In other words, compound exercises and isolation exercises are both great options for contributing to muscle growth.

When choosing between compound and isolation exercises, its best to utilize compound exercises to hit more muscles at once, and use isolation exercises to address more specific muscle growth needs.

Free Weight vs Machine Exercises

In building your training regimen, you'll also be faced with the decision of using free weights or machine exercises. Free weight exercises are exercises where the resistance is provided by a barbell, dumbbells, or any other free moving object, such as a barbell squat or a dumbbell bent-over row. The object being moved is on a free path – no cables, no attachments – nothing. Free weight exercises are useful because they more muscle fibers, which is beneficial for muscle growth.7-9 This is because they require more muscles to control the path of resistance.7-9

Machine exercises are exercises that provide resistance through a fixed path or range of motion, such as a smith machine bench press or leg press machine. Free weight exercises generally lead to greater to muscle stimulation than machine exercises and therefore offer more opportunity for muscle growth.7-9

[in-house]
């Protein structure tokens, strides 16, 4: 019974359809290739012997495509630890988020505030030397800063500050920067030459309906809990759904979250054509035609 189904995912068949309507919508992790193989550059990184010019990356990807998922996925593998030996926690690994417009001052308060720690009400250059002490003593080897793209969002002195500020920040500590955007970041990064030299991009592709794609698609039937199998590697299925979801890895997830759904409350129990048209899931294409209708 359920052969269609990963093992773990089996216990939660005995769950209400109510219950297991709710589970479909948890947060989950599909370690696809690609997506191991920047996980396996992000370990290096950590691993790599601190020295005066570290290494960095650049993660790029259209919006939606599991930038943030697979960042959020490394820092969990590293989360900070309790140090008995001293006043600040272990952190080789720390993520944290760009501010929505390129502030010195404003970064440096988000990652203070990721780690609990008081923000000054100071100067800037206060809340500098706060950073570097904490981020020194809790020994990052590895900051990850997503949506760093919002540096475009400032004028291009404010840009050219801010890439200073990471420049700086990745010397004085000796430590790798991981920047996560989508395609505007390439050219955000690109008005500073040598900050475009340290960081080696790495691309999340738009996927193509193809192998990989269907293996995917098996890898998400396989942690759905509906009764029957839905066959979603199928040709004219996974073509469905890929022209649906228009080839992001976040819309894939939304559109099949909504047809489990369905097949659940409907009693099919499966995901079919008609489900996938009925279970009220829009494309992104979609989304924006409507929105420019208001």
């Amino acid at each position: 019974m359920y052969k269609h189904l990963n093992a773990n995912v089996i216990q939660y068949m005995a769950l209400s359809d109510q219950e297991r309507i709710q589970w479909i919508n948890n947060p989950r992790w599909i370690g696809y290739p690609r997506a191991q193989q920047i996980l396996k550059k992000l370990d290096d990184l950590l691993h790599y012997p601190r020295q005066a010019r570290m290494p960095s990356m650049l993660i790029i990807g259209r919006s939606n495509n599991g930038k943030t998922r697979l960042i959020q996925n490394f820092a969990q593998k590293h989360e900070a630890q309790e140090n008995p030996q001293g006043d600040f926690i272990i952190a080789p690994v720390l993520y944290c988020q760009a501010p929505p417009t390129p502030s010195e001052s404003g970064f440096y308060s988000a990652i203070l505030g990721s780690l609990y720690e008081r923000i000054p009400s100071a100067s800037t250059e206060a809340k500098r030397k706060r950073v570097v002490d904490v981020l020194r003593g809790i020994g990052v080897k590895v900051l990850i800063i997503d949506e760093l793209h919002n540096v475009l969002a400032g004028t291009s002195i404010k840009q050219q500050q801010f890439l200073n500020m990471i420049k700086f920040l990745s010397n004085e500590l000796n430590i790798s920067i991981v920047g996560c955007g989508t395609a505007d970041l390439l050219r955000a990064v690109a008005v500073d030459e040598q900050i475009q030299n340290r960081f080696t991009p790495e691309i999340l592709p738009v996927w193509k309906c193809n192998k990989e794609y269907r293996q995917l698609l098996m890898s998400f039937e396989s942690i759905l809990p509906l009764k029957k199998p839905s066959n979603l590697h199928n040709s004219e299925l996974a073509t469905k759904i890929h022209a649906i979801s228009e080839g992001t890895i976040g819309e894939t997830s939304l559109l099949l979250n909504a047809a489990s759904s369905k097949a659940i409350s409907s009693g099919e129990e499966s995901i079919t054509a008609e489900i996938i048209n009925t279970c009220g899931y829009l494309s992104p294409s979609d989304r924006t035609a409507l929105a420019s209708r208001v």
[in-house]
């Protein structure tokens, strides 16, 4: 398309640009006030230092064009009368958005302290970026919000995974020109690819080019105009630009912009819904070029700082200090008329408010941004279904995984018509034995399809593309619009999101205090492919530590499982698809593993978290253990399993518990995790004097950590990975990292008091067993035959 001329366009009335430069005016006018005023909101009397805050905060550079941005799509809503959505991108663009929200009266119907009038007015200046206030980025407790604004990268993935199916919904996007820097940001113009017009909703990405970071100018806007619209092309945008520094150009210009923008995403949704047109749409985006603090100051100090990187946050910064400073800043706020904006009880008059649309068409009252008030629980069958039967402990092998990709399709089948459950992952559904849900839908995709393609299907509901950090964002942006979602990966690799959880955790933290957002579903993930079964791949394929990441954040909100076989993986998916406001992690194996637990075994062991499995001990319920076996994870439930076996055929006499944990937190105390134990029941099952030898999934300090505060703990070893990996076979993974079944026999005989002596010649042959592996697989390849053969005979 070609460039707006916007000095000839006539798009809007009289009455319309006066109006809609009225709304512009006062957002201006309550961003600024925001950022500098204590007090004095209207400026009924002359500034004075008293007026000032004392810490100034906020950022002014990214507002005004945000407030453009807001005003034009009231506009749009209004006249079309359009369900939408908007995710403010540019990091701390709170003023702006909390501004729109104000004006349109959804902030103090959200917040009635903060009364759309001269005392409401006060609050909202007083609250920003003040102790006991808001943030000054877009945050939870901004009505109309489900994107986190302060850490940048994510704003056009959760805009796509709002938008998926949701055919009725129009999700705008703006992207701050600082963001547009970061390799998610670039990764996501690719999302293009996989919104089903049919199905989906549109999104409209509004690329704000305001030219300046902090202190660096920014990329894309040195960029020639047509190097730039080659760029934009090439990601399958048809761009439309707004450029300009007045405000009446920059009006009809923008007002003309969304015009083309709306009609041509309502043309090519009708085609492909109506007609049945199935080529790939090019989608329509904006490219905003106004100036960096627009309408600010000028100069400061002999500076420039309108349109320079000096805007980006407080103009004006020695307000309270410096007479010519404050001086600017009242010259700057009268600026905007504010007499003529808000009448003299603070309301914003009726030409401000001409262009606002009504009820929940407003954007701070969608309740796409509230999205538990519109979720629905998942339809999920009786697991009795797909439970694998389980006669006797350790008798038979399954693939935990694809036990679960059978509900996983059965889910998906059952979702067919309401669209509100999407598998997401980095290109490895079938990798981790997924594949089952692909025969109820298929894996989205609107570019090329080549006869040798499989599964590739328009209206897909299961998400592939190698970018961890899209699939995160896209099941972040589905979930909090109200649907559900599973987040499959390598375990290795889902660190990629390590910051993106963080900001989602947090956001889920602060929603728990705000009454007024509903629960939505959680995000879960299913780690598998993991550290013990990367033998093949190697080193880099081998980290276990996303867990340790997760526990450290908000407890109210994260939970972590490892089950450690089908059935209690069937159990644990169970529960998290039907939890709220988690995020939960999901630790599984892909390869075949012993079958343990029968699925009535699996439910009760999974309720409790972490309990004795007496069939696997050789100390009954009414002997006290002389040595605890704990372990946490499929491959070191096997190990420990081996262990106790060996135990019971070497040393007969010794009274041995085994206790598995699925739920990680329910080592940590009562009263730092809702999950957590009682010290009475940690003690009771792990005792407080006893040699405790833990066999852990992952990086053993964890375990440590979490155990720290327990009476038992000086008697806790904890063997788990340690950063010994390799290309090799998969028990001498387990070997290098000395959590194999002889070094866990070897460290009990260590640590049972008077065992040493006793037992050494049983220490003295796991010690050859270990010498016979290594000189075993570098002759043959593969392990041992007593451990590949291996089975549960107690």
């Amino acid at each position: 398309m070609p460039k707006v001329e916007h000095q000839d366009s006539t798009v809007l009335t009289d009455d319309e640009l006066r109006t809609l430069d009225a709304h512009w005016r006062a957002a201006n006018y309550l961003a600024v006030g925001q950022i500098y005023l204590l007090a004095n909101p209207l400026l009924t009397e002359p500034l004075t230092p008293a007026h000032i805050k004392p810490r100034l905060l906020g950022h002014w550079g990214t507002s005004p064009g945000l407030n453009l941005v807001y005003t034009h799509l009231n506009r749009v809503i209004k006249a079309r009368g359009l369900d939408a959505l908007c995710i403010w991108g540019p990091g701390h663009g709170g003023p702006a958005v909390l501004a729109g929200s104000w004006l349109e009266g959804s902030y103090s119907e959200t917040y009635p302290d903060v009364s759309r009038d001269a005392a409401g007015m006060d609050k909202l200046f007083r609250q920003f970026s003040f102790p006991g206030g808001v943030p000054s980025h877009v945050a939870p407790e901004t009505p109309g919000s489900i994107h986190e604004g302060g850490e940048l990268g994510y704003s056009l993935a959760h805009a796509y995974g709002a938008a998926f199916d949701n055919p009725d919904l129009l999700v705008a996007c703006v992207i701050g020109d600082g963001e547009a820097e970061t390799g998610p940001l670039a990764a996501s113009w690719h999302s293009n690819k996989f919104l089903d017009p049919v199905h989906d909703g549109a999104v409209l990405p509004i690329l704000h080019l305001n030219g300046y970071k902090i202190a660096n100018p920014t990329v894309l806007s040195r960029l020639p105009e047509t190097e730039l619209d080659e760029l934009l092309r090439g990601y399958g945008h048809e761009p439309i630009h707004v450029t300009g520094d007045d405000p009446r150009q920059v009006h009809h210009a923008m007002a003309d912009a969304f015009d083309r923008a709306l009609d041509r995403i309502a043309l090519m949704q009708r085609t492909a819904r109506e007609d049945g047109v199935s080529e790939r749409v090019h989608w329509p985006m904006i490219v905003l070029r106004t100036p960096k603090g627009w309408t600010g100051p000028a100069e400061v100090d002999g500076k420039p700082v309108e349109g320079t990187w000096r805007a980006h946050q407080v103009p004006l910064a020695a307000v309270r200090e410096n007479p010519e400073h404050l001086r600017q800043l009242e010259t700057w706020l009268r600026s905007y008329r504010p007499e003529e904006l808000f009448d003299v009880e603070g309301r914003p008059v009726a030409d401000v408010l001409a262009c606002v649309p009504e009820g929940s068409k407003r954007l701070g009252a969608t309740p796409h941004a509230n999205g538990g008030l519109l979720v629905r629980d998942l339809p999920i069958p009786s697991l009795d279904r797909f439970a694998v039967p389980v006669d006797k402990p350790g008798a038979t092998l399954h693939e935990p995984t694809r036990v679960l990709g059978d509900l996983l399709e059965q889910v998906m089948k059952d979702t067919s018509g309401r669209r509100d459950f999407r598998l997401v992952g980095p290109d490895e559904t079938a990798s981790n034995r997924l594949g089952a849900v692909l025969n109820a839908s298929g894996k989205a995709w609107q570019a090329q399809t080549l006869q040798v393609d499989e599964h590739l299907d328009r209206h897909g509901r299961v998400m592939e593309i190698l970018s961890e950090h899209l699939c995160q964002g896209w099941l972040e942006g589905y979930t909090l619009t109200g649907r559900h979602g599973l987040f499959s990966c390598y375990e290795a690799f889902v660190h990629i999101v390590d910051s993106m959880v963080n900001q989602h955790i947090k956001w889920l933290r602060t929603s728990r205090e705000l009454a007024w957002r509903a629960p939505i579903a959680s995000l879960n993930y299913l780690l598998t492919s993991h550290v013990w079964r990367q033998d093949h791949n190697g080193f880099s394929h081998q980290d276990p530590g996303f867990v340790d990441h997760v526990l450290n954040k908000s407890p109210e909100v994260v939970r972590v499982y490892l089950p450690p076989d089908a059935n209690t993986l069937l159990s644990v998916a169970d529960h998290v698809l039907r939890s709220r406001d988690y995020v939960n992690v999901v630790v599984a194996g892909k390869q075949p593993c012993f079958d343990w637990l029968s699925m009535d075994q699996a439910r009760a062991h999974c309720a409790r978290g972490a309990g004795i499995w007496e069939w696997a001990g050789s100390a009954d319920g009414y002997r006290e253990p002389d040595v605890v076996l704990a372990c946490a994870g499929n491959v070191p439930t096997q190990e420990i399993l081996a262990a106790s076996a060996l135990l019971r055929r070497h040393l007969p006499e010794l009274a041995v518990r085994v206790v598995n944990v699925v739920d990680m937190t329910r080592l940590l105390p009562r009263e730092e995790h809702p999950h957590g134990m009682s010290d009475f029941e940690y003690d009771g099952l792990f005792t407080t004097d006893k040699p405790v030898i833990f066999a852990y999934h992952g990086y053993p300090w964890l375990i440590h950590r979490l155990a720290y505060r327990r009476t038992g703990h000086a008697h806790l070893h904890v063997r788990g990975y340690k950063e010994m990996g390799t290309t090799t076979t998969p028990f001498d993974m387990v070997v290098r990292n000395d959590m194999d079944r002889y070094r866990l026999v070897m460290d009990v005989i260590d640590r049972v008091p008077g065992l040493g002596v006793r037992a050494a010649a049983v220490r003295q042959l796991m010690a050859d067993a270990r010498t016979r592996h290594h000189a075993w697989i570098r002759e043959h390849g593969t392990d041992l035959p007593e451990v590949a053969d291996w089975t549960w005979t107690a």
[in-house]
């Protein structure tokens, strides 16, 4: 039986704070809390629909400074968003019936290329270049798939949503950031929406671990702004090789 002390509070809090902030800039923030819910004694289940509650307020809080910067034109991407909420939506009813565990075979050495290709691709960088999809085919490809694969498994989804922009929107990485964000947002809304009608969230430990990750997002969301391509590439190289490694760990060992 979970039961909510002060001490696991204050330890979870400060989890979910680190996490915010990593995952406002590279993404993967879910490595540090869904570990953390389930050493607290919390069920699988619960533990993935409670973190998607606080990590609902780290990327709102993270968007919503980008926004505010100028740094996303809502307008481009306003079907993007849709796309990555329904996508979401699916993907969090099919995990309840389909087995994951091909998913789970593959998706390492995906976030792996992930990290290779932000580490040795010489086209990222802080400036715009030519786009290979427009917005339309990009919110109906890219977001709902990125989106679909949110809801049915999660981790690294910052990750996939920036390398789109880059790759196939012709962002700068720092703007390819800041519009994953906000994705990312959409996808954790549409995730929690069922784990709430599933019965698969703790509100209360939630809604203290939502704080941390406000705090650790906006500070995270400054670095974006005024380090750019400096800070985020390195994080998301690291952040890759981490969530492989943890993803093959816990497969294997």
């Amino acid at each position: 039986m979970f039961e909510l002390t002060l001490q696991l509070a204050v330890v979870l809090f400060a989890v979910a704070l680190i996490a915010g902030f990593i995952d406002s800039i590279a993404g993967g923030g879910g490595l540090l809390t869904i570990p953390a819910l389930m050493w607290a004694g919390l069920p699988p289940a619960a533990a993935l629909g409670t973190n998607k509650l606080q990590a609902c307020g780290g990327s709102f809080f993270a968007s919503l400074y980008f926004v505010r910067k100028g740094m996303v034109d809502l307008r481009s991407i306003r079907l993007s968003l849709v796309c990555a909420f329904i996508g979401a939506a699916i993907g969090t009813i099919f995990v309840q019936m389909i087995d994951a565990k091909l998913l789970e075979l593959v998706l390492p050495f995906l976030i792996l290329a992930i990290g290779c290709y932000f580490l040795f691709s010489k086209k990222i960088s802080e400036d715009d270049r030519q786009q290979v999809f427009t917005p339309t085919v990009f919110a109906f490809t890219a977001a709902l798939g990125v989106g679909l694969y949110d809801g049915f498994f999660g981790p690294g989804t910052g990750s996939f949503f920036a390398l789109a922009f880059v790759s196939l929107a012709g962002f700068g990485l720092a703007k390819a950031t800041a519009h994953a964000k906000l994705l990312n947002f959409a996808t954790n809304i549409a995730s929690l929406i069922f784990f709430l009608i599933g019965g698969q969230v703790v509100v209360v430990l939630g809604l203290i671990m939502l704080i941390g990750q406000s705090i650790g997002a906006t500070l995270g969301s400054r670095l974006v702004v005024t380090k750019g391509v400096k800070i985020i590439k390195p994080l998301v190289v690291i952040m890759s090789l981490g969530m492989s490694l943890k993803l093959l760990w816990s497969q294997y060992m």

Results suggested greater muscle activity during the free-weight bench press, especially at the 60% 1-RM load, although there were notable differences among the patterns of individual subjects.

Steven & Friday

Machines exercises offer their own advantages, though, such as:

  1. Increased safety
  2. Improper form prevention
  3. Greater ease of use.

Machines also allow for the performance of some exercises that are not practically accomplished with free weights. Imagine doing leg extensions with free weights!.10

When choosing between free weight or machine exercises, it's best to utilize free weight exercises to stress your muscles more dynamically, and use machine exercises while learning a new motion or to add more weight to specific motions that are difficult to perform with free weights.

Author's note: Exercises using a cable, like a cable fly or tricep pull-down fall somewhere in between free weight and machine exercises. Incorporating these types of exercises into your workout can also be beneficial!